Sometimes it would take hours to construct his own basketball goal, a process that had to be repeated frequently -- about every two to three weeks. But he insists the time commitment was worth it.
As an 11-year-old, he would build the goals using crates taken from the backyards of his neighbors in the Bahamas, cutting out the bottoms so the sides would replicate a net. Then he would take dozens of nails and attach the makeshift hoops to street poles. The dusty roads of the neighborhood Eight Mile Rock served as the playing surface.
Once the construction process was completed he and his friends would play late into the night, sometimes angering the sleeping neighborhood residents to the point they would later remove the goal.
This is where Buddy Hield learned to love the game of basketball.
Now, the Oklahoma sophomore affectionately known as 'Buddy Love' by his teammates finds himself playing under the bright lights of the Lloyd Noble Center instead of beneath the dim glow of Bahamian street poles.
“This is what I always wanted as a kid,” Hield says. “We weren’t fortunate enough to have a basketball court growing up, so having the opportunity to play in this building and for a great university, words can’t explain how blessed I am.”
Track and field is the most common sport in Hield’s home country, but he fell in love with basketball at a young age by watching the NBA and big-time college basketball games on television. He recalls seeing teams advance in the NCAA Tournament and thinking, “That could be me one day.” He would tell himself he had to keep believing in his dream. And keep working.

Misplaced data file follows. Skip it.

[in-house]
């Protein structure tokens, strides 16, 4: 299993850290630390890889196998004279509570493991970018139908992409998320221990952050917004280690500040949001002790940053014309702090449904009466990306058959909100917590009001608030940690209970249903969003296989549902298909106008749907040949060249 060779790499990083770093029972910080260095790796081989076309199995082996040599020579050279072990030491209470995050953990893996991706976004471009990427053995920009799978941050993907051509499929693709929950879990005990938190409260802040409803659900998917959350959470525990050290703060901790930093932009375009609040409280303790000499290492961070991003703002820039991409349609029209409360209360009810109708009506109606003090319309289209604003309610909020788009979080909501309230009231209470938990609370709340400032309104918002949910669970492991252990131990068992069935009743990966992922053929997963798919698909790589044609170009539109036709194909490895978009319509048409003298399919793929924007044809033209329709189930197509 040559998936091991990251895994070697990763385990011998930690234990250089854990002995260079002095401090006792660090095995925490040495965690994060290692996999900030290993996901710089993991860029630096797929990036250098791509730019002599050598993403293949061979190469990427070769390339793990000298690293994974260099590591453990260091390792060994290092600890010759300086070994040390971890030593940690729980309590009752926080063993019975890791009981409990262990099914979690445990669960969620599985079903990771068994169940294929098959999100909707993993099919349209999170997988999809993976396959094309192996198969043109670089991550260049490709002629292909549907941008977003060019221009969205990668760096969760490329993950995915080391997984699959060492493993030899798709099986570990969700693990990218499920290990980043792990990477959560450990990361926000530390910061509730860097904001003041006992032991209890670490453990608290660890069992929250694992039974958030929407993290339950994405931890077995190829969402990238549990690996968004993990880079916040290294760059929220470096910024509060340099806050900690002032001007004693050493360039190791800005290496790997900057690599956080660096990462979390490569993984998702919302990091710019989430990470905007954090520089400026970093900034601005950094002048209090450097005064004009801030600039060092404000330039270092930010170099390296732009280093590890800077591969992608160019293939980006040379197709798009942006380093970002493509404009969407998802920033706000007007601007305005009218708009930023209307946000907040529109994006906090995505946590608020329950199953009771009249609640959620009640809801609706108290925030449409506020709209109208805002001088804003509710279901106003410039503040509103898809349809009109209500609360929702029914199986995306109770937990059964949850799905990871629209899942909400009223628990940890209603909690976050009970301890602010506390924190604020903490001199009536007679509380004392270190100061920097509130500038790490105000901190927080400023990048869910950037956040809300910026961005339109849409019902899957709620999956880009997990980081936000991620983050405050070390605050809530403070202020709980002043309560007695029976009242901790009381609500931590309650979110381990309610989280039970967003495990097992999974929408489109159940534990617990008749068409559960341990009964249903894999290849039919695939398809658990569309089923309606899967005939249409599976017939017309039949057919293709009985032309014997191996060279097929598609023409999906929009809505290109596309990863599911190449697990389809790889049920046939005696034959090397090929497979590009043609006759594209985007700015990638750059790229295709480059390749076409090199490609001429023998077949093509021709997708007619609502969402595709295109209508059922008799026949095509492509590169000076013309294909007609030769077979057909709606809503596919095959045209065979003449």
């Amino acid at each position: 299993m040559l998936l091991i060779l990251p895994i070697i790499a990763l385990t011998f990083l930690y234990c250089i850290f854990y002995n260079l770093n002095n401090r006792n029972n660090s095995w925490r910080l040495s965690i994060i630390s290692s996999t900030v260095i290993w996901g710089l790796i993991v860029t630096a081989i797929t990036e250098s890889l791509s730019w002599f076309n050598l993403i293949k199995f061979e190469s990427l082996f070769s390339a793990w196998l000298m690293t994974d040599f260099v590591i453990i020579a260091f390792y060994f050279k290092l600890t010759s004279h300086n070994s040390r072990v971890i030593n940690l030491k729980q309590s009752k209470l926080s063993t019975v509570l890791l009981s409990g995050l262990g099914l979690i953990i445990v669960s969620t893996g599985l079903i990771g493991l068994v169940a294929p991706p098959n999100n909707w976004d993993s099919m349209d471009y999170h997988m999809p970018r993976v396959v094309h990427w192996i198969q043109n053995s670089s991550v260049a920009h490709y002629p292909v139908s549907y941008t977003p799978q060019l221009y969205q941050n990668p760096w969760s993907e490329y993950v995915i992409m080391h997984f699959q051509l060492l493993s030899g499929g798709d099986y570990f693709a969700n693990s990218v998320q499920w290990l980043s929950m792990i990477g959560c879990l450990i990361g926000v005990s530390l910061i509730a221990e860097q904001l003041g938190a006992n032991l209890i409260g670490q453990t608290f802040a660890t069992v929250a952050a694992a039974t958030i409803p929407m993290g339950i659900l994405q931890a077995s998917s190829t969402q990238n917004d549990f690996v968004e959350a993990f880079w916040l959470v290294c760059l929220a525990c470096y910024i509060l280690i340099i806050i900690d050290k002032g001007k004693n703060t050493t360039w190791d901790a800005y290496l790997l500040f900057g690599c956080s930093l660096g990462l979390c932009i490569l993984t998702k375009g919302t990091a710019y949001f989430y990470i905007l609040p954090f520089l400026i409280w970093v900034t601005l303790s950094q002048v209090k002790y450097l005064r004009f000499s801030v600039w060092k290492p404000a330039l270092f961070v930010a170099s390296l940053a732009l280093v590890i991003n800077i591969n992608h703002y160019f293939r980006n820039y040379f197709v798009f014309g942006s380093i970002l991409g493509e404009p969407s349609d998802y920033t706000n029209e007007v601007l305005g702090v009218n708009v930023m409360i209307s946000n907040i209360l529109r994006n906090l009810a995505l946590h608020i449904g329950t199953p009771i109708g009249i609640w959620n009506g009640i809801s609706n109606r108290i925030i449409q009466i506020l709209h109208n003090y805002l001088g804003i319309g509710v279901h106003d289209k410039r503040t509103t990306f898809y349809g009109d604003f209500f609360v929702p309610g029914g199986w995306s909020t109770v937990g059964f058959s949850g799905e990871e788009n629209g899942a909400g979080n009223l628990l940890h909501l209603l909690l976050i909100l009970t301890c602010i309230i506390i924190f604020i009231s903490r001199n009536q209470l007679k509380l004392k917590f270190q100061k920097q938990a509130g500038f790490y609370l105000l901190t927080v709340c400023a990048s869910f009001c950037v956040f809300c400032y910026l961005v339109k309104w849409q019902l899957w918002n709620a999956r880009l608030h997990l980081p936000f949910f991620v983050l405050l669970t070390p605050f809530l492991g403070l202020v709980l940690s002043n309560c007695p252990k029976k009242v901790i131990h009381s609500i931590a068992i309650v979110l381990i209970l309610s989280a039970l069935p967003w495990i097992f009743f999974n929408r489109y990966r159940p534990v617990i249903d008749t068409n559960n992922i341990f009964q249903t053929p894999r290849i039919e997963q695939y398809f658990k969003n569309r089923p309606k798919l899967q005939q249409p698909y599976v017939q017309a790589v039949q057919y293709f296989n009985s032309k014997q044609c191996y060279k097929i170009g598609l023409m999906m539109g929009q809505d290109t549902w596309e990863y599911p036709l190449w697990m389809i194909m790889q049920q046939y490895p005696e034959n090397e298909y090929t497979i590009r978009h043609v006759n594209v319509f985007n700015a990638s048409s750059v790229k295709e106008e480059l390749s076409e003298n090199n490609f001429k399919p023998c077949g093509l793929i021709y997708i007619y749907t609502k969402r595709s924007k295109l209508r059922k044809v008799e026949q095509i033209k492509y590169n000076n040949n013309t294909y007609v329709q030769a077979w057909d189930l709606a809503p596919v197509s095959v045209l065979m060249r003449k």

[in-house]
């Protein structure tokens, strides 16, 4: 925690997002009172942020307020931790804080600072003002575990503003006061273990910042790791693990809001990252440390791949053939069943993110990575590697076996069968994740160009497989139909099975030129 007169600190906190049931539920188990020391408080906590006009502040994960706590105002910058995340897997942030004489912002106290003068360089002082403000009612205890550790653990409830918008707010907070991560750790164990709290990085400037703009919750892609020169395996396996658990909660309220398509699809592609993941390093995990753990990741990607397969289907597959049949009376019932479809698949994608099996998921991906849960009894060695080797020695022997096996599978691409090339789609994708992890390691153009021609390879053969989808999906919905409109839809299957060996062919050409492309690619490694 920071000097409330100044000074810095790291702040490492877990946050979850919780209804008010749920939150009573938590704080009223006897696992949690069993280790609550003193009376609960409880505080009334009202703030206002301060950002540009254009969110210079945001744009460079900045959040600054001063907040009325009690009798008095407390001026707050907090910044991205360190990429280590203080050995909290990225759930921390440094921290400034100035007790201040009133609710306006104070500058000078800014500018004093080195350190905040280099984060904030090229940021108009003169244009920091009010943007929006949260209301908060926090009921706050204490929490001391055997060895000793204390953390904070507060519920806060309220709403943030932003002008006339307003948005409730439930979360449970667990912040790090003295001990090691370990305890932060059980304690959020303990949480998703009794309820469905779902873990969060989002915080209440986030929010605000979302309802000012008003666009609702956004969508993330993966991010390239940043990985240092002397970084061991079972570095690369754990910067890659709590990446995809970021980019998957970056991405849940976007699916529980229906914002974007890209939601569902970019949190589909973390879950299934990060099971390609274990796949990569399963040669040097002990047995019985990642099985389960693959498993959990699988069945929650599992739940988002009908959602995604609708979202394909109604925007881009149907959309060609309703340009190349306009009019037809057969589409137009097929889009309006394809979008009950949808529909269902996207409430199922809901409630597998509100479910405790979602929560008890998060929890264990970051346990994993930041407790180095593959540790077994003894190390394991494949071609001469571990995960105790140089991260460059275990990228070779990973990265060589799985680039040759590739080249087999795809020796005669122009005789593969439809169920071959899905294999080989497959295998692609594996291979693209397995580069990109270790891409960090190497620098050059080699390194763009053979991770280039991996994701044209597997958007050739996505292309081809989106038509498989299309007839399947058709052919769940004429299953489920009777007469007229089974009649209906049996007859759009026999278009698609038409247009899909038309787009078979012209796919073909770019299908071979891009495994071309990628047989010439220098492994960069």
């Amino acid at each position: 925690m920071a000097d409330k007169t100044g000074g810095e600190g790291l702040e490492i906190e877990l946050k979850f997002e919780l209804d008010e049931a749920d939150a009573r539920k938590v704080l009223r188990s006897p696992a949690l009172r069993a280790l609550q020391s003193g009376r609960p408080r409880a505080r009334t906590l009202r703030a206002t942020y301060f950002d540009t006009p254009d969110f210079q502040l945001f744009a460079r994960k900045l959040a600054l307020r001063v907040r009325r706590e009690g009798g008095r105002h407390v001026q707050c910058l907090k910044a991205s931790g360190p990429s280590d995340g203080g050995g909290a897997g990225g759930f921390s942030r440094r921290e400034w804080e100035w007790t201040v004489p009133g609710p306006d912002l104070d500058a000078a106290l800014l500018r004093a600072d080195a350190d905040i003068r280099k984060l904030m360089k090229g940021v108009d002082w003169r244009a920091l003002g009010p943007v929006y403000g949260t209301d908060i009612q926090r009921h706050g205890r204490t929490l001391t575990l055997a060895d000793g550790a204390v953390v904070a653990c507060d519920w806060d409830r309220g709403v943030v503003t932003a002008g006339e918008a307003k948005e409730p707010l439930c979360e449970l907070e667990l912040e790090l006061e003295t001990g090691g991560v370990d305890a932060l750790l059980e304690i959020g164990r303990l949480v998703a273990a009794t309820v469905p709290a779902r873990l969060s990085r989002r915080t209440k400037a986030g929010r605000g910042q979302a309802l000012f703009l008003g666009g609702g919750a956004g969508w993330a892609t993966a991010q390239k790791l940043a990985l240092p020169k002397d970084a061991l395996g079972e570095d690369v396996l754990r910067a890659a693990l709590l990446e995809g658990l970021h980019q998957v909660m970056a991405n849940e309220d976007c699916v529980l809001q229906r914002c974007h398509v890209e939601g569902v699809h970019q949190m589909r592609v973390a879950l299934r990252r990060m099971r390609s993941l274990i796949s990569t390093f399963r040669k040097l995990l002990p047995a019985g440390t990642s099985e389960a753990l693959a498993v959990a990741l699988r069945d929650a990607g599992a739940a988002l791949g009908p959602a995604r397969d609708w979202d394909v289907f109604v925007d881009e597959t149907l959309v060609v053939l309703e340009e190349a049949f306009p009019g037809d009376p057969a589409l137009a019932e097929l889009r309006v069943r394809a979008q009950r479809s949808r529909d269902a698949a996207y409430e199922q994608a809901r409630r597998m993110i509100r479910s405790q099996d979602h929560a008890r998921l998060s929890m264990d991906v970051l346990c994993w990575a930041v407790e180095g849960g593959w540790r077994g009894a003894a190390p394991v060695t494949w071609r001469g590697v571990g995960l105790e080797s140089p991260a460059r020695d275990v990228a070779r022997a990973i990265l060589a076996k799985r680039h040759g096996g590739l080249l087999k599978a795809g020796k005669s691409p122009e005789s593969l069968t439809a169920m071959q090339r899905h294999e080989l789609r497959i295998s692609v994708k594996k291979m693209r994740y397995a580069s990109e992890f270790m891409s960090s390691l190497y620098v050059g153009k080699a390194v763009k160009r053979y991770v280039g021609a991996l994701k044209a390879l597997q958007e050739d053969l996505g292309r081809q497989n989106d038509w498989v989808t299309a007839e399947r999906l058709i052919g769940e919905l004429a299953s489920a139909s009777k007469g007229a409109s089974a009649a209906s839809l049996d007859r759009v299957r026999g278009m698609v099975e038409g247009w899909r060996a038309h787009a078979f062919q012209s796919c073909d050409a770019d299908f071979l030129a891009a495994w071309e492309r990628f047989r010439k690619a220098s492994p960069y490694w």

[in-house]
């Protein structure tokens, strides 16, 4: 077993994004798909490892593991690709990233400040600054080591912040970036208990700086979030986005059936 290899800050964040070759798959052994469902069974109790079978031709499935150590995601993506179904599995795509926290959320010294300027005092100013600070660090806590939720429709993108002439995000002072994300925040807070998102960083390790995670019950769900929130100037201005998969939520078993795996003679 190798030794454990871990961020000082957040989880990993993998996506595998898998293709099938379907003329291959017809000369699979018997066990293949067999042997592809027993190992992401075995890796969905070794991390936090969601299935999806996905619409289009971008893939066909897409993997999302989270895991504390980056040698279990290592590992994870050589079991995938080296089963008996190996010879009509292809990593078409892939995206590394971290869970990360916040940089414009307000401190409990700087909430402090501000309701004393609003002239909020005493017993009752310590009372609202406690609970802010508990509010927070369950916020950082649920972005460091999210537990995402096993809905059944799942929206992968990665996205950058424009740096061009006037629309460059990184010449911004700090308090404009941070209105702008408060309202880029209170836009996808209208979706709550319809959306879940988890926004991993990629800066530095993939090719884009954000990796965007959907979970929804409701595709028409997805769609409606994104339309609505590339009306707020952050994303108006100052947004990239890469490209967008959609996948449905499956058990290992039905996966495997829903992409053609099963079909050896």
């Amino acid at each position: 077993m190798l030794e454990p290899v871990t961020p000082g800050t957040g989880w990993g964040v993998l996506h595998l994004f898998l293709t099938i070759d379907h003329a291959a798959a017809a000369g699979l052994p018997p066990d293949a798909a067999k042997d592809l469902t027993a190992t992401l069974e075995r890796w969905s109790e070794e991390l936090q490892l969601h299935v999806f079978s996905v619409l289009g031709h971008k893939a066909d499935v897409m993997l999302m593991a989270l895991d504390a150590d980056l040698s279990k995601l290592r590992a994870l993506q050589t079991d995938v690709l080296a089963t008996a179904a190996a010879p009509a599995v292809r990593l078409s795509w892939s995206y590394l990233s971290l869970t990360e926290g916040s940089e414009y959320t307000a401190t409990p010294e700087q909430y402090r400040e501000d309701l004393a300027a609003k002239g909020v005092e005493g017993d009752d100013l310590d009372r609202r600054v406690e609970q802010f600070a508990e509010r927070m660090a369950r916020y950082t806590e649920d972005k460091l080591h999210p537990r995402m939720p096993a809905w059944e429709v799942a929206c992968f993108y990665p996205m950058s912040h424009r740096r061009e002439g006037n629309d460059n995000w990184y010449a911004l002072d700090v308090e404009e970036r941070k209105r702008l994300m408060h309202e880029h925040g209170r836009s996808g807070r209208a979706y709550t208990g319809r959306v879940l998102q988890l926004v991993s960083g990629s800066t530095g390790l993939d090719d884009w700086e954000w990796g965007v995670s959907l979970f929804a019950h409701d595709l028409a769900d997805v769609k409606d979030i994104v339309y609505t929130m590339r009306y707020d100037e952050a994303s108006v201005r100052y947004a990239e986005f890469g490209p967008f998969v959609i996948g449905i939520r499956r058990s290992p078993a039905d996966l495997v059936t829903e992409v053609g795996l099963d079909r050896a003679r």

“In the Bahamas, everybody’s goal is to come to the United States, whether it’s from high school or to come to college,” Hield explains. “Everyone dreams of coming here and playing Division I basketball. A lot of people don’t get to go, but a few people do, and I am one of the few who gets to be on TV a lot and has a chance to make that run in the NCAA Tournament. I am just thankful for what I have.”
The first member of the current OU coaching staff to ever see Hield play was assistant Chris Crutchfield, who was then on the Oral Roberts staff. He attended a showcase in Hield’s hometown in 2007, when Hield was 13 years old.
Crutchfield is friends with the event’s organizer, a high school coach in Freeport named Darrell Sears. Sears brought in several kids to participate in the showcase, and one of them was Hield.
“He brings in this dusty-haired kid with dust all over him like he had been playing basketball on an outdoor court,” Crutchfield recalls of the first time he saw Hield. “He was full of joy and full of life and talking to everybody.”
He brings in this dusty-haired kid with dust all over him like he had been playing basketball on an outdoor court. He was full of joy and full of life and talking to everybody.
Watching the kid shoot during a game at the showcase, Crutchfield noticed he was making every attempt despite having a “funky, weird shot” that started at his hip. Crutchfield inquired about the youngster’s identity and was told, “It’s Jackie’s boy.” Jackie is the name of Hield’s mom. Crutchfield jotted down Hield’s name, but did not think much more of it.
Fast-forward to 2010 and Hield has moved to Wichita, Kan. While attending Sunrise Christian Academy, about a three-hour drive from the Oral Roberts campus in Tulsa, Okla., Crutchfield saw Hield play in a game and was impressed enough to begin the recruiting process.